Shadows of truth

While running on the tread mill yesterday, yes a real tread mill not the metaphor, I was listening to NPR’s “Fresh Air.” The interview was with Robert Caro who has been writing Lyndon Johnson’s biography for the past 30 years. Near the end of the interview the host (not Terry Gross) asked Caro if he thought power was different or used differently today than in Johnson’s day. Caro noted he couldn’t say. He believes we can only see shadows of what’s actually happening. It’s only when confidential notes and records etc. are released that we can see reality. I immediately thought of Plato’s (Socrates’) shadows on a cave wall, in which he postulates all we can see is a shadow of reality.  We are still looking at shadows believing them to be the truth.

Of course we could teach ourselves to turn around and seek out reality as it is. Difficult at best, more so when what we seek is actively hidden.

Probably because I am still messing around with photographs of recent ice storms, and exploring the light effects, I wondered what we could learn by from the light which casts the shadows and which also plays on the wall of the cave? I have no idea what the implications are. Nonetheless I find it intriguing, especially as we prepare for the last Sunday of Epiphany, the season of light. How can the awareness of divine light enable our journey through eh shadow time of Lent?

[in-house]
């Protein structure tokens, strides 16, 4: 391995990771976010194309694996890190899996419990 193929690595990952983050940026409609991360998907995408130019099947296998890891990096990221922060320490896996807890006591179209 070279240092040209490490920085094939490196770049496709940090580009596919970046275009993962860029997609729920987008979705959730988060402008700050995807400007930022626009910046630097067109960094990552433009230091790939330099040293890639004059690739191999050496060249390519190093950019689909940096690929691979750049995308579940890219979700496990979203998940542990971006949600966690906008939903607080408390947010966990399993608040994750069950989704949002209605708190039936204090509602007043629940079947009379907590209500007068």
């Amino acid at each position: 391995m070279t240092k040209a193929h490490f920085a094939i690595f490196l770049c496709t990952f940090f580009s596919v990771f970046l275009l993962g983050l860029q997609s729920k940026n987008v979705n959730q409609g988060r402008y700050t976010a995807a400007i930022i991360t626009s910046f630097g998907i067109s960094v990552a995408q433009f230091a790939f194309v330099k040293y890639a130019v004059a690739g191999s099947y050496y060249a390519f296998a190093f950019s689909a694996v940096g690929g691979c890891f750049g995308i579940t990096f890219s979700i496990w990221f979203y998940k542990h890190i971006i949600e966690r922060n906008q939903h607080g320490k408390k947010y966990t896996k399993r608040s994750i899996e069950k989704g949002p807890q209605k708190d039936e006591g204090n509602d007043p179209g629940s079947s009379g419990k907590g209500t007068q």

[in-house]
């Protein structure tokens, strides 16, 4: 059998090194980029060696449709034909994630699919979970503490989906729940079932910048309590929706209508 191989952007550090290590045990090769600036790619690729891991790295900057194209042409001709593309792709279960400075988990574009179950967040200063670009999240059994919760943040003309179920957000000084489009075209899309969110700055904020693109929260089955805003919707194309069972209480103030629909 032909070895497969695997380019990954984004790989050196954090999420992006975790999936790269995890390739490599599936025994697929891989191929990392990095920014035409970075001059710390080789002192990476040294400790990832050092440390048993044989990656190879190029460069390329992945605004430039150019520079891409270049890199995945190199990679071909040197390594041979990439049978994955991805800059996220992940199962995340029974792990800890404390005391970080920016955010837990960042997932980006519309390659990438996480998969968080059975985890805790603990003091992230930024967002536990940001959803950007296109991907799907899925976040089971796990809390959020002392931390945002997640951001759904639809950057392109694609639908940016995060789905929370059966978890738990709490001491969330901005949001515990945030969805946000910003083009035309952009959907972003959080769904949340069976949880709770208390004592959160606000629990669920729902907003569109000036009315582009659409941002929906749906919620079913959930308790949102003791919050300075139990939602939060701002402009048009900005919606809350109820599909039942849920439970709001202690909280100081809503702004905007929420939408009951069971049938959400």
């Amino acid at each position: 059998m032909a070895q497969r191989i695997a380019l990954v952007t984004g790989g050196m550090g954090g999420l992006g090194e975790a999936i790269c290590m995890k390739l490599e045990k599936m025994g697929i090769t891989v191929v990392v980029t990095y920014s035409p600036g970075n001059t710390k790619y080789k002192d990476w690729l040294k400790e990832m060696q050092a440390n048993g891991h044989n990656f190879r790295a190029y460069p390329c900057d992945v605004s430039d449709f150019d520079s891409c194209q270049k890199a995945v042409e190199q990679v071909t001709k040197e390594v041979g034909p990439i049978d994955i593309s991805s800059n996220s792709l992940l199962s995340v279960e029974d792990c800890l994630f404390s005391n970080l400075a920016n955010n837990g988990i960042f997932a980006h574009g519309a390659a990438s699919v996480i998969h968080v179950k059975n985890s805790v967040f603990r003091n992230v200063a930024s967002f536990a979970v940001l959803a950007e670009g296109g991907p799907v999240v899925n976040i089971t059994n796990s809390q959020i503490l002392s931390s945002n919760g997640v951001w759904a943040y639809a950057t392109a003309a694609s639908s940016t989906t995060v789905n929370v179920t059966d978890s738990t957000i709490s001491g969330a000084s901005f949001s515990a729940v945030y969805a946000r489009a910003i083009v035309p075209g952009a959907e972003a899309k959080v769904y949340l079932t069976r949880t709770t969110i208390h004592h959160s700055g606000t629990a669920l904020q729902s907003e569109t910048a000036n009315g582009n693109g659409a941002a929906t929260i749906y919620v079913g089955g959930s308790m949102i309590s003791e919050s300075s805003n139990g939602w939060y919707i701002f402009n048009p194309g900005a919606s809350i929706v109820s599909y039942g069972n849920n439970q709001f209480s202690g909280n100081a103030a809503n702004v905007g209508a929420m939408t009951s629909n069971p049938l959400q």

One thought on “Shadows of truth

  1. Such a thoughtful reflection, Fr. Scott. I’m reminded of Paul’s words about seeing through a glass darkly while here on earth. And, you pose a great question: how will we keep the light of Christ shining in the shadows of Lent?

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